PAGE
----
I have read this question:
I do understand that matter inside galaxies will not get stretched because inside galaxies, gravity dominates over dark energy. But this question does not talk about fermions traveling through expanding space.
I understand that photons traveling through the intergalactic voids of space where dark energy is dominant, and space expands, these photons' wavelength gets stretched as space expands, so their frequency gets smaller, and lose energy (redshift).
Now, I understand that we receive not only photons (bosons), but normal matter, fermions too (cosmic ray). Fermions like protons arrive on Earth from far away galaxies in the form of radiation.
Cosmic rays are a form of high-energy radiation, mainly originating outside the Solar System and even from distant galaxies. Upon impact with the Earth's atmosphere, cosmic rays can produce showers of secondary particles that sometimes reach the surface. Composed primarily of high-energy protons and atomic nuclei, they are originated either from the sun or from outside of our solar system.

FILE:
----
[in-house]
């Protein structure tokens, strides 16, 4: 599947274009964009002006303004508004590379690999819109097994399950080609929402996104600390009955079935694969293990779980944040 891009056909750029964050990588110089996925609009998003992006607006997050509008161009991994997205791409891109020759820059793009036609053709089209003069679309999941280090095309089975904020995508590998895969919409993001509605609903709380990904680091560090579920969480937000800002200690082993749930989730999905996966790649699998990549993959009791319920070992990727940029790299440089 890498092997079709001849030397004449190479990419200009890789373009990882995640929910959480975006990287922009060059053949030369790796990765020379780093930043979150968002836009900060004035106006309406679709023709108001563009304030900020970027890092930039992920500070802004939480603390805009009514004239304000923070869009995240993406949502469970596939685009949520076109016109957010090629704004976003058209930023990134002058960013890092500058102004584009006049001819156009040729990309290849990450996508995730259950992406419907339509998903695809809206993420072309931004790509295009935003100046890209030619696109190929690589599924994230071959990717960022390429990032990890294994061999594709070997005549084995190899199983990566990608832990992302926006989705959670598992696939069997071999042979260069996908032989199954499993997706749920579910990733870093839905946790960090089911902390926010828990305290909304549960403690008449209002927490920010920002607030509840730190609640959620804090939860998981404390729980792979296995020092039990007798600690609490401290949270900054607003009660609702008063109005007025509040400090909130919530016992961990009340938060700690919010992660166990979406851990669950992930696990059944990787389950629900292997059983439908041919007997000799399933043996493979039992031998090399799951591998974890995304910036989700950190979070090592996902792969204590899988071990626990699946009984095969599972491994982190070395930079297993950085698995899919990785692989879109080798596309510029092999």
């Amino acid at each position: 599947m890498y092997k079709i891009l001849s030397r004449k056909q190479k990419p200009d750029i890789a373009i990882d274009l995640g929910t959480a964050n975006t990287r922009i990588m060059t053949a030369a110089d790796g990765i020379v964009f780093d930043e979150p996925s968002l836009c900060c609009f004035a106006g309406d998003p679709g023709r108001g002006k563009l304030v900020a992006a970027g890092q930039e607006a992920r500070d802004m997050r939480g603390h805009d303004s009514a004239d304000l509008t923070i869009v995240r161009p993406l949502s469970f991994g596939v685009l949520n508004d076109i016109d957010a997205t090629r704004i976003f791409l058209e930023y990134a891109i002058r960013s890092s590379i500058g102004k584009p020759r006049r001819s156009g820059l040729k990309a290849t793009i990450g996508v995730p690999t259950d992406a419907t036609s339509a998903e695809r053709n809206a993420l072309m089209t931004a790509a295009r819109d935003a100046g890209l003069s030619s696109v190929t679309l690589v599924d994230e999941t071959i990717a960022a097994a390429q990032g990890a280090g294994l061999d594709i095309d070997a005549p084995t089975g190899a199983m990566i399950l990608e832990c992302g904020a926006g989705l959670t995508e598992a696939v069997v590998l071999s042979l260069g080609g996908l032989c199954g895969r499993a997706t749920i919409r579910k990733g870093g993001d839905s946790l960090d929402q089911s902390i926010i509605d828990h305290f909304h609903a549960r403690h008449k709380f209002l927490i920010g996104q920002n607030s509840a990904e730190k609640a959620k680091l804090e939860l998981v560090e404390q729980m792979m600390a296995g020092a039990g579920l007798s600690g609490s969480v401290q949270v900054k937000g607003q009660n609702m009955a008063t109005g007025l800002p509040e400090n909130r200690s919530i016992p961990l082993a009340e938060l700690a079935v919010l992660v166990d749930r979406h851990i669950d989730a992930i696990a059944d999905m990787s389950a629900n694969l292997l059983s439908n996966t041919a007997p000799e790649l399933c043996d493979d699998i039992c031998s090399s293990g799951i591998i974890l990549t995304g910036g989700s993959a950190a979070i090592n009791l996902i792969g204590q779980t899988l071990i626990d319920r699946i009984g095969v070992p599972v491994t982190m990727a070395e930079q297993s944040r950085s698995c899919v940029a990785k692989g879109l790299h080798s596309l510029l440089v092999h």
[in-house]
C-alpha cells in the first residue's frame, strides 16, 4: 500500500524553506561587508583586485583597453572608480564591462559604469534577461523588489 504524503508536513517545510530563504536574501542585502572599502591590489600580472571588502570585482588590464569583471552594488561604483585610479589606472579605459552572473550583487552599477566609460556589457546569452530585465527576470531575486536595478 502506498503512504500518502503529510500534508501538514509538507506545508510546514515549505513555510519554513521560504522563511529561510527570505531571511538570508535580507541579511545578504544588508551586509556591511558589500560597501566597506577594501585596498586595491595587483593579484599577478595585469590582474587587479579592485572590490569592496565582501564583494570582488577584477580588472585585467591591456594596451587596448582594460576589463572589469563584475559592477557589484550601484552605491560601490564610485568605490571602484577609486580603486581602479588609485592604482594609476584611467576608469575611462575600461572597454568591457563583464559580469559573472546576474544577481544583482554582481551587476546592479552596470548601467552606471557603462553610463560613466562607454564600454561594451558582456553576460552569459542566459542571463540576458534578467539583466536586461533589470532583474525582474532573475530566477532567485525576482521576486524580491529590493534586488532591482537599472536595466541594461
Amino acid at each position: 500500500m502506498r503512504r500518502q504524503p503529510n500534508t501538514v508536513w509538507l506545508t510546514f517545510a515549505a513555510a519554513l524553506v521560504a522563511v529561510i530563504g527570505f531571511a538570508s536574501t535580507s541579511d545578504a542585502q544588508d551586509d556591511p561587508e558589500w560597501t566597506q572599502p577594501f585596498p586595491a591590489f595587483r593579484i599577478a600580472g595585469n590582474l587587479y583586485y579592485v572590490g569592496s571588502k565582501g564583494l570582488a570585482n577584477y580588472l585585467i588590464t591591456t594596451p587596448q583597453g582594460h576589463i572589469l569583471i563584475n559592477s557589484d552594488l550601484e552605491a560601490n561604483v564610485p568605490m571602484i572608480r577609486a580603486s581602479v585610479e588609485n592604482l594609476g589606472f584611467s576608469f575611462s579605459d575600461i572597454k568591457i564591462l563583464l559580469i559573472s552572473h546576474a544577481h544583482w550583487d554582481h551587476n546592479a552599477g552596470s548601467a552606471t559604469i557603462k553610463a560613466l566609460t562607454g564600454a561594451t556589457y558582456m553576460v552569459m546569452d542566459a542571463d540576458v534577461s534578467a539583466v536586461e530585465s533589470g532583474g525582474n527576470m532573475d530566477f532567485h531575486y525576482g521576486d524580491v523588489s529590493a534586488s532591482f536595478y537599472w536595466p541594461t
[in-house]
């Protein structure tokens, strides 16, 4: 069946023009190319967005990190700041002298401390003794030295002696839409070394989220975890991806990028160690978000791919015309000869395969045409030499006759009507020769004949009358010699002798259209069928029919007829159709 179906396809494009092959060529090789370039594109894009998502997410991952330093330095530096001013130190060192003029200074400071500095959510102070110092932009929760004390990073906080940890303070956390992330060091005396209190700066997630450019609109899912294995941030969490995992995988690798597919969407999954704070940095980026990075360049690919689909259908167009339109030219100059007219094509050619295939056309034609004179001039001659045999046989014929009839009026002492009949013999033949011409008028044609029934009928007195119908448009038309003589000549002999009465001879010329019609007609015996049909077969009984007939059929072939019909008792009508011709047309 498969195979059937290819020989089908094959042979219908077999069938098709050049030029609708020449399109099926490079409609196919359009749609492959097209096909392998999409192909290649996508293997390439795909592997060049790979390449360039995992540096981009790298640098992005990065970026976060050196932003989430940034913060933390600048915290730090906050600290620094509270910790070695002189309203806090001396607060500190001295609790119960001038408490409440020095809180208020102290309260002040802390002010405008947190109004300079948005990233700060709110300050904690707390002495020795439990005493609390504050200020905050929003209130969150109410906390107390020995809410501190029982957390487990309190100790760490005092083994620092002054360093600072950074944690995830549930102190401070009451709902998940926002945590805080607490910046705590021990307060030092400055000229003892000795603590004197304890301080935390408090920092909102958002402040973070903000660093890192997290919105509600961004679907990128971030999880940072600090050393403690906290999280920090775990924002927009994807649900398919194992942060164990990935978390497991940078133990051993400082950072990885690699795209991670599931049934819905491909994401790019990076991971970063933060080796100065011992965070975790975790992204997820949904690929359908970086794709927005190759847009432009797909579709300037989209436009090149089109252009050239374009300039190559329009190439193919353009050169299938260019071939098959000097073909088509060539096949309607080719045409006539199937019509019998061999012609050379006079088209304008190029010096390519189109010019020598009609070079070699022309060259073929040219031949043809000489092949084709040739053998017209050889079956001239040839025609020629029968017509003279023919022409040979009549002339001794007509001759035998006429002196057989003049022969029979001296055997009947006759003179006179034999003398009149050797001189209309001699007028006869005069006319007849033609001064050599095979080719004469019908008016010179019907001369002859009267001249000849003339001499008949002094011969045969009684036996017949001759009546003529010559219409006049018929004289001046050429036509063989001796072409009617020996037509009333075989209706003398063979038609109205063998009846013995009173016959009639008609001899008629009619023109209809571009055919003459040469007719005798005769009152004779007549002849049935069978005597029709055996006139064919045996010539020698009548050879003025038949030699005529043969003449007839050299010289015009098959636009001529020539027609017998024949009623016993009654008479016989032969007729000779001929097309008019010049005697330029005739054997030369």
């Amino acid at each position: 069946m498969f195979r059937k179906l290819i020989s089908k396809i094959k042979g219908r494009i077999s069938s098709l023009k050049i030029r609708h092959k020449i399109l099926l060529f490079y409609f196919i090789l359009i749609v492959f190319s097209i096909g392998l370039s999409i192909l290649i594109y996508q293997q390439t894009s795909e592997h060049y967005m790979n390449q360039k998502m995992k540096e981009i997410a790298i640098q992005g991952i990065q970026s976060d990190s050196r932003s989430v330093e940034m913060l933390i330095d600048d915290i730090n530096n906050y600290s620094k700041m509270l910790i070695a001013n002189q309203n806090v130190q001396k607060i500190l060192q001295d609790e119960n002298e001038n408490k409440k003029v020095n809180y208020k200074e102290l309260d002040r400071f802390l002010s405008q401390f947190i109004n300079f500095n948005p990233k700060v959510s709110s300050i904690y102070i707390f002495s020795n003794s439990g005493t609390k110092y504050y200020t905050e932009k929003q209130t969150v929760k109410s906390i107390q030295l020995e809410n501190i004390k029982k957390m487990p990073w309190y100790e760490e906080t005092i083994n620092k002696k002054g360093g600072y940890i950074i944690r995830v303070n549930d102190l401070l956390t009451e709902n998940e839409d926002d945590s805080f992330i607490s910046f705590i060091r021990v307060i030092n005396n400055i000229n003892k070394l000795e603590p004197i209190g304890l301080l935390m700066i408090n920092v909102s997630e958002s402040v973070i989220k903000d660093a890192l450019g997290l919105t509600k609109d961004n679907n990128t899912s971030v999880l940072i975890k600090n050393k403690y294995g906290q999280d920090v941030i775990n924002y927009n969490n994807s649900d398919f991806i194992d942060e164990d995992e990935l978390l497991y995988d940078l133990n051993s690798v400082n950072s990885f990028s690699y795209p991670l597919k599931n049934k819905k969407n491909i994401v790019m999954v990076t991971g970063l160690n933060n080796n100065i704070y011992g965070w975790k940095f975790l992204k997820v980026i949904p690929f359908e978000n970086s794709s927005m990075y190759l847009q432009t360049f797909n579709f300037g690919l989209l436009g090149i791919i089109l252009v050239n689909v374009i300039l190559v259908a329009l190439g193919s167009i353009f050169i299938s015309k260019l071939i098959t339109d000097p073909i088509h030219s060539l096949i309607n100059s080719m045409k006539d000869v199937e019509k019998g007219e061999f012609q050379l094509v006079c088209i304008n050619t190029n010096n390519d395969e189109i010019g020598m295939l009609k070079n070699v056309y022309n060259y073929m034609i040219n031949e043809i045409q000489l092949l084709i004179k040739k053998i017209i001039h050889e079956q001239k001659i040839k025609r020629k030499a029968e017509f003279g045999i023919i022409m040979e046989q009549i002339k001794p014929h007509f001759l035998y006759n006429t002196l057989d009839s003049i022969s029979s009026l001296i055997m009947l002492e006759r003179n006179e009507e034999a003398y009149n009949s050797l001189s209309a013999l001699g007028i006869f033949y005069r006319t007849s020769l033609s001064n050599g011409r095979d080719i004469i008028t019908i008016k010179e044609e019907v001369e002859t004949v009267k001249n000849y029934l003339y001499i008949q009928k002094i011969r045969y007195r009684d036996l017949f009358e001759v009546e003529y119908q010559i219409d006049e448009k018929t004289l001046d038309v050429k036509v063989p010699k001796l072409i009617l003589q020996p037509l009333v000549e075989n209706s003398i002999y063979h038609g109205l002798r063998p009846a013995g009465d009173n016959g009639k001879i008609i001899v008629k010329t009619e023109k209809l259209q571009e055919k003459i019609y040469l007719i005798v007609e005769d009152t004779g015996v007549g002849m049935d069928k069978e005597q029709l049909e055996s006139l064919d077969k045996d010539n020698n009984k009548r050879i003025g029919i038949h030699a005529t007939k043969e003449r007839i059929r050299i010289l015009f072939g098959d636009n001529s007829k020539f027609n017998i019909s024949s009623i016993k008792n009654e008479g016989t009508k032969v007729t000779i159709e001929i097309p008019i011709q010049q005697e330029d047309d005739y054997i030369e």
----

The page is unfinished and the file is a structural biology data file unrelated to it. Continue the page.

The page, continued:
Now as protons, that are made up of quarks, travel through intergalactic voids of expanding space, do these get stretched too?
Do we see bigger sized protons coming from far away galaxies?
Do fermions get stretched as they travel through expanding space? Have we ever observed anything like this?
Have we ever observed atoms or protons (cosmic ray) that traveled through expanding space that got stretched? Is the strong force stronger then dark energy?